With my first memoir, Losing the Garden, I wrote five or six drafts that went no deeper than the first two or three peels of that onion.  What made me find the courage to continue?  The subject was my husband’s choice to take his own life.  I was finding that to continue on with mine I needed to find out who I was, particularly why I morally supported his decision.  Now I was on the right path—true and honest.  It took a good half dozen more drafts. 

This new memoir, Calling Wild Places Home, is another attempt at a scrutinizing “backward glance” from twenty plus years after my husband’s death.  There is always more to discover.  With the passage of time we learn about how past events can affect and change us.  That’s the glory of writing memoir!  We’ve hit our stride when we commit to the form that can not only bring healing but joy as well.  Have I come to the end?  Have I finished the job?  Oh, no!  We are always growing and changing.  Our emotions, if we let them, will be our true guide, our lodestone.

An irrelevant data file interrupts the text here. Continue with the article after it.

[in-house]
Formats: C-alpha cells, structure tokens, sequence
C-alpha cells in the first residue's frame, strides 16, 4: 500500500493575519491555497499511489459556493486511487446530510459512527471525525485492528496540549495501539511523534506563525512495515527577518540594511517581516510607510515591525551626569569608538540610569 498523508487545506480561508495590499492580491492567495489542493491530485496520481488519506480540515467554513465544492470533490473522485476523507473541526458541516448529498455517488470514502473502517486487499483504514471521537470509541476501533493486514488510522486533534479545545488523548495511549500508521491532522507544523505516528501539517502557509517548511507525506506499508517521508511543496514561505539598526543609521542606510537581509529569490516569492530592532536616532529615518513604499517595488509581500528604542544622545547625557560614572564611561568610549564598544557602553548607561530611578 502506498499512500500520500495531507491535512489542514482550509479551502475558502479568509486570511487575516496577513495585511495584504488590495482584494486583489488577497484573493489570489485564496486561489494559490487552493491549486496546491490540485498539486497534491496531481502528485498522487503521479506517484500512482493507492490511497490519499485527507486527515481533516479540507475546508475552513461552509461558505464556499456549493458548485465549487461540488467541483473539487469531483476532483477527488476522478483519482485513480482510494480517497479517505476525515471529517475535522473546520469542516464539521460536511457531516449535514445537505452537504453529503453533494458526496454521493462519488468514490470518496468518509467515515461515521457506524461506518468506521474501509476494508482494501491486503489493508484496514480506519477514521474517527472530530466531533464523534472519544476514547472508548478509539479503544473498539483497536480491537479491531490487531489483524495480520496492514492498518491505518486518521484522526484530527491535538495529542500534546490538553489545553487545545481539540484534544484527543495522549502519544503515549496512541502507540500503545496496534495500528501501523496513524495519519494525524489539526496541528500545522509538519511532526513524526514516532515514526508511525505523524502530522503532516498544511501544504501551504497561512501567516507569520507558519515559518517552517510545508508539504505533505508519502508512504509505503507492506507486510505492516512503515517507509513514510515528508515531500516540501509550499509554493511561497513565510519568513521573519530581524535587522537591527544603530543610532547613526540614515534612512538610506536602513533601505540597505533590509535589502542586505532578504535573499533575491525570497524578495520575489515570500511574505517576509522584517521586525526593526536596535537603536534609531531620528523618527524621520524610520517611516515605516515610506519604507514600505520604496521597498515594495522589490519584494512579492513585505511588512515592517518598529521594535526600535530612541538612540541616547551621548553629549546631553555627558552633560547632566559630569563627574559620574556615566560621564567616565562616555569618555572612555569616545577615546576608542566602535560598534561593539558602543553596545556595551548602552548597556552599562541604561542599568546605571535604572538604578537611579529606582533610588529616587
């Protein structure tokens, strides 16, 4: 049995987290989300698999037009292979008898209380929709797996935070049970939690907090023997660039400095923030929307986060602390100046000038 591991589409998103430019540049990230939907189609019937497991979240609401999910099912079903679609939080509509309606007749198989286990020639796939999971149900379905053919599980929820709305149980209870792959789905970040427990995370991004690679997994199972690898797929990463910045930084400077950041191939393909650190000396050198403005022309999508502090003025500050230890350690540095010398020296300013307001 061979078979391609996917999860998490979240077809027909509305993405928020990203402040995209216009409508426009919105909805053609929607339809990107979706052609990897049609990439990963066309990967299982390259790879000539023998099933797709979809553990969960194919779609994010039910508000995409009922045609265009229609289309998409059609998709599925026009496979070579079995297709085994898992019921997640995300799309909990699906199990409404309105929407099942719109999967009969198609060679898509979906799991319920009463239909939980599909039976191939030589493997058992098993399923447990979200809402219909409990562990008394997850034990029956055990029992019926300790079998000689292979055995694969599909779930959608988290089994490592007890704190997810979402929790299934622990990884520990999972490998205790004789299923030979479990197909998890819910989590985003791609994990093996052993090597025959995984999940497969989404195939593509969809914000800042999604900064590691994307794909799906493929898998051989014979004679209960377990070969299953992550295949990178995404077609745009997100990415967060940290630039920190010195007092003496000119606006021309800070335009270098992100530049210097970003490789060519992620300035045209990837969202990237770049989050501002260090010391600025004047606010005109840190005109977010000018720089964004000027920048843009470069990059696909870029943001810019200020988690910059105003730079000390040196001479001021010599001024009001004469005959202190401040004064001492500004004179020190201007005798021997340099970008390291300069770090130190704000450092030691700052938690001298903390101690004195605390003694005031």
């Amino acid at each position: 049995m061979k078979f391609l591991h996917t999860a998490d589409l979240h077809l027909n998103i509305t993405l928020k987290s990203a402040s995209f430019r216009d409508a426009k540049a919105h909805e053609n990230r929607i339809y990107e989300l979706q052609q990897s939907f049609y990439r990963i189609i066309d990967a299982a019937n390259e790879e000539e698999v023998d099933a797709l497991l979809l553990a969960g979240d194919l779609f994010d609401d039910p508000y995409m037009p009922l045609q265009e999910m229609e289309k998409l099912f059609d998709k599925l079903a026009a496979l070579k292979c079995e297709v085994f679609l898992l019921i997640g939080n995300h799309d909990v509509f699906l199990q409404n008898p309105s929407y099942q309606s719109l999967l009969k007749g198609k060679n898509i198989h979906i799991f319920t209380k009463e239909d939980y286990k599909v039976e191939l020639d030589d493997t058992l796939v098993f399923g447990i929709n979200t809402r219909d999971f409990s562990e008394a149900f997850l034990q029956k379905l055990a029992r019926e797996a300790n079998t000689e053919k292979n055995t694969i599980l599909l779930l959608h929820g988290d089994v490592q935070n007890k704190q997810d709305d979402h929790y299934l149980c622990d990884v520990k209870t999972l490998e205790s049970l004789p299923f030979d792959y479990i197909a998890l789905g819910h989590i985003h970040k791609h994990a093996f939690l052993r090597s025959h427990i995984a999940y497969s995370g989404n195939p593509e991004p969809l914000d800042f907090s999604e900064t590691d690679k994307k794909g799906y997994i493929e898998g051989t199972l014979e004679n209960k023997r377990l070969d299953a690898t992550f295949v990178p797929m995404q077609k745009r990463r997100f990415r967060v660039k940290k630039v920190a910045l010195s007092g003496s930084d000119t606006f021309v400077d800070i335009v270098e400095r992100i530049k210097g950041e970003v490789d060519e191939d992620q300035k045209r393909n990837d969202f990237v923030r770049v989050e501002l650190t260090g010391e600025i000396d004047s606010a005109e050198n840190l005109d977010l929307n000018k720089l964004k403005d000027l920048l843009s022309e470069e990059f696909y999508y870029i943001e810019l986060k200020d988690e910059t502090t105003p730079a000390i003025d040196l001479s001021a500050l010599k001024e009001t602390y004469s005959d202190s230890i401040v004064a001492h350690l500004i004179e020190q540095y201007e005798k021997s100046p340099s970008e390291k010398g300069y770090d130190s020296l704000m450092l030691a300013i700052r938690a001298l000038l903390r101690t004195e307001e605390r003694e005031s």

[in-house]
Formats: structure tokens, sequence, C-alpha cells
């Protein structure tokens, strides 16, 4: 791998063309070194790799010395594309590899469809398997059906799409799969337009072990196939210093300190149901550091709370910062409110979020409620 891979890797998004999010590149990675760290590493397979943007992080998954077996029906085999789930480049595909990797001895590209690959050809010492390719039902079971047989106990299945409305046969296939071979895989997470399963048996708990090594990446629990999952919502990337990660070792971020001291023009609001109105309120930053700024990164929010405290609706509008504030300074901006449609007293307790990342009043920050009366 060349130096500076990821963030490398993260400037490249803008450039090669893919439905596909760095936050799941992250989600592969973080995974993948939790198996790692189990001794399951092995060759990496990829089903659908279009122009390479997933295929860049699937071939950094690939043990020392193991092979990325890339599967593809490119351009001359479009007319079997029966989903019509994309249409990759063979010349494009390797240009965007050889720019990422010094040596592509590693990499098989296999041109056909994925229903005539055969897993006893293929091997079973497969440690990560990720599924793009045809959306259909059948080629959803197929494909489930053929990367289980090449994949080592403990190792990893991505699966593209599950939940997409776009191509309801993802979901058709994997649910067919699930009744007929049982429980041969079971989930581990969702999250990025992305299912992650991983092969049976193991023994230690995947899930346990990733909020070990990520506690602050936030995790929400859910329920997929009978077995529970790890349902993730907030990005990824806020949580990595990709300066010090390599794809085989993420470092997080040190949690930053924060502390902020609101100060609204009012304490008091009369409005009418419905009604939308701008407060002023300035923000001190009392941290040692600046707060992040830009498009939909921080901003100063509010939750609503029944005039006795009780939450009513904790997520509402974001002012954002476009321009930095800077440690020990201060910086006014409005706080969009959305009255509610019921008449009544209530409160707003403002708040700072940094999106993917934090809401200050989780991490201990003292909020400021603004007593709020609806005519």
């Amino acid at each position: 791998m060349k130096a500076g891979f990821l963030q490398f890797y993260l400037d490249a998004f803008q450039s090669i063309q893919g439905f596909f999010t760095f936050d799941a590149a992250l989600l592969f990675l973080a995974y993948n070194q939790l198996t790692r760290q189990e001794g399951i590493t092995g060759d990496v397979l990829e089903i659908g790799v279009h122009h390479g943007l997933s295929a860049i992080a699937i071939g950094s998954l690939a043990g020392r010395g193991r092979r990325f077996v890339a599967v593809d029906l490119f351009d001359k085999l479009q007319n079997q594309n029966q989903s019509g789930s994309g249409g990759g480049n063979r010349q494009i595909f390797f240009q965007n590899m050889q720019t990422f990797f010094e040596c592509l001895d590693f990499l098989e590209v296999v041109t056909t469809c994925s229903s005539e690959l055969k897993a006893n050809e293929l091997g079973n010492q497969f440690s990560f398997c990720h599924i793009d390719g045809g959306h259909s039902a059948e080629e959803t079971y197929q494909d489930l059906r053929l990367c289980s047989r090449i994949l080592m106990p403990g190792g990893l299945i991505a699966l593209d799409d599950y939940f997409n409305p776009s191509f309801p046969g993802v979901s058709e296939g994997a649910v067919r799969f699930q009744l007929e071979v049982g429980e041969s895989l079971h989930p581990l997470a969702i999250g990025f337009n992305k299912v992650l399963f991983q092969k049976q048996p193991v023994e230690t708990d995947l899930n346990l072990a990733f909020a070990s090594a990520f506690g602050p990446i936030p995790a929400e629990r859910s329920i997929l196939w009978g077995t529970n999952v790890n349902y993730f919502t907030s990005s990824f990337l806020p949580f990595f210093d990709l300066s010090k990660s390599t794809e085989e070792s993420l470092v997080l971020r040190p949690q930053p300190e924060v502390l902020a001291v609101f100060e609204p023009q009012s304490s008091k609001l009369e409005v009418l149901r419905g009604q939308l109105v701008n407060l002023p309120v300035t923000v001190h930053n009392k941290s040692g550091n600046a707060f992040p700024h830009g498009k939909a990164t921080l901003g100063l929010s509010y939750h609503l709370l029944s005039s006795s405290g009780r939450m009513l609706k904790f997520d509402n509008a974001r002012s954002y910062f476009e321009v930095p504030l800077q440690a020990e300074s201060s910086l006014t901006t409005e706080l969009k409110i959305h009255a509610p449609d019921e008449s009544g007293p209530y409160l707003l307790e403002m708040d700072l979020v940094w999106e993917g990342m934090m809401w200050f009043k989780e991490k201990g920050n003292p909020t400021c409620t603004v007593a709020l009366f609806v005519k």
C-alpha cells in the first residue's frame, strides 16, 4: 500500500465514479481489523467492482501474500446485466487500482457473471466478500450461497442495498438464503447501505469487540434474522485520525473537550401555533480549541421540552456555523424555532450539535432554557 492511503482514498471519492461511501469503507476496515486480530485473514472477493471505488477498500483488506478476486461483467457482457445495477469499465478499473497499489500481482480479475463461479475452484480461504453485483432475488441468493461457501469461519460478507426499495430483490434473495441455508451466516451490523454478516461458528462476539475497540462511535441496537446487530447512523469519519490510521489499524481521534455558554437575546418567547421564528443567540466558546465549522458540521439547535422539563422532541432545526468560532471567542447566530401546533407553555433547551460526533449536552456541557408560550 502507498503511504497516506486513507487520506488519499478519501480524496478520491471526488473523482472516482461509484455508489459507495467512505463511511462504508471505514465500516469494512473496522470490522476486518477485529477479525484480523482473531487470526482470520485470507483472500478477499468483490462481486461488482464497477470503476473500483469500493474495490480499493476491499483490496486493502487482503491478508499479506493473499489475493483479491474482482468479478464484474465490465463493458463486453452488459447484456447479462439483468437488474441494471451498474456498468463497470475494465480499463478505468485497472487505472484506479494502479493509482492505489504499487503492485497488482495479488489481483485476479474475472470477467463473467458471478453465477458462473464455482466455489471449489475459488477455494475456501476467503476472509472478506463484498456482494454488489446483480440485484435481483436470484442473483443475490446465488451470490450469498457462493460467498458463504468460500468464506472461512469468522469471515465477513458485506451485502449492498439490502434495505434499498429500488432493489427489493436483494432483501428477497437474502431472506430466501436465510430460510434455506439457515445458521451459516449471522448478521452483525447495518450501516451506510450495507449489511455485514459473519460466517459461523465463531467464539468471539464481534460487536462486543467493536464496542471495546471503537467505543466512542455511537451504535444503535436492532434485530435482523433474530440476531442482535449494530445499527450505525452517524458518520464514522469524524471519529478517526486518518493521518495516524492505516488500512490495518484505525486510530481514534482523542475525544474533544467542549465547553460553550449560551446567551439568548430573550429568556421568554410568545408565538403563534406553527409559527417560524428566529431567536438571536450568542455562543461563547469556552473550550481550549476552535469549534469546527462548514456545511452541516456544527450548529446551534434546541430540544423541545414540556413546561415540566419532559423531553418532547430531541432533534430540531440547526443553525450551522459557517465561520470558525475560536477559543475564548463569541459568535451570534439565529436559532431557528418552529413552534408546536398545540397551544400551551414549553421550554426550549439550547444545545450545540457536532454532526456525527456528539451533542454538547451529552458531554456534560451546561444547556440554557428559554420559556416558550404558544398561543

We are writing to explain ourselves to ourselves.  I believe that even if we choose not to publish our work, an act of sharing takes place:  we have become more human—more ourselves—in the course of gaining self-understanding.

Laura Waterman is the author of Losing the Garden: The Story of a Marriage and Starvation Shore: A Novel. With her husband, Guy Waterman, she maintained the Franconia Ridge in the White Mountains of New Hampshire for almost two decades and was awarded the American Alpine Club's 2012 David R. Brower Award for outstanding service in mountain conservation. Together, she and Guy wrote numerous articles and books on the outdoors, including The Green Guide to Low-Impact Hiking and CampingWilderness Ethics: Preserving the Spirit of WildnessYankee Rock & Ice: A History of Climbing in the Northeastern United States; and A Fine Kind of Madness: Mountain Adventures Tall and True. In 2019, SUNY Press published the thirtieth-anniversary edition of their book Forest and Crag: A History of Hiking, Trail Blazing, and Adventure in the Northeast Mountains. Laura lives in Vermont.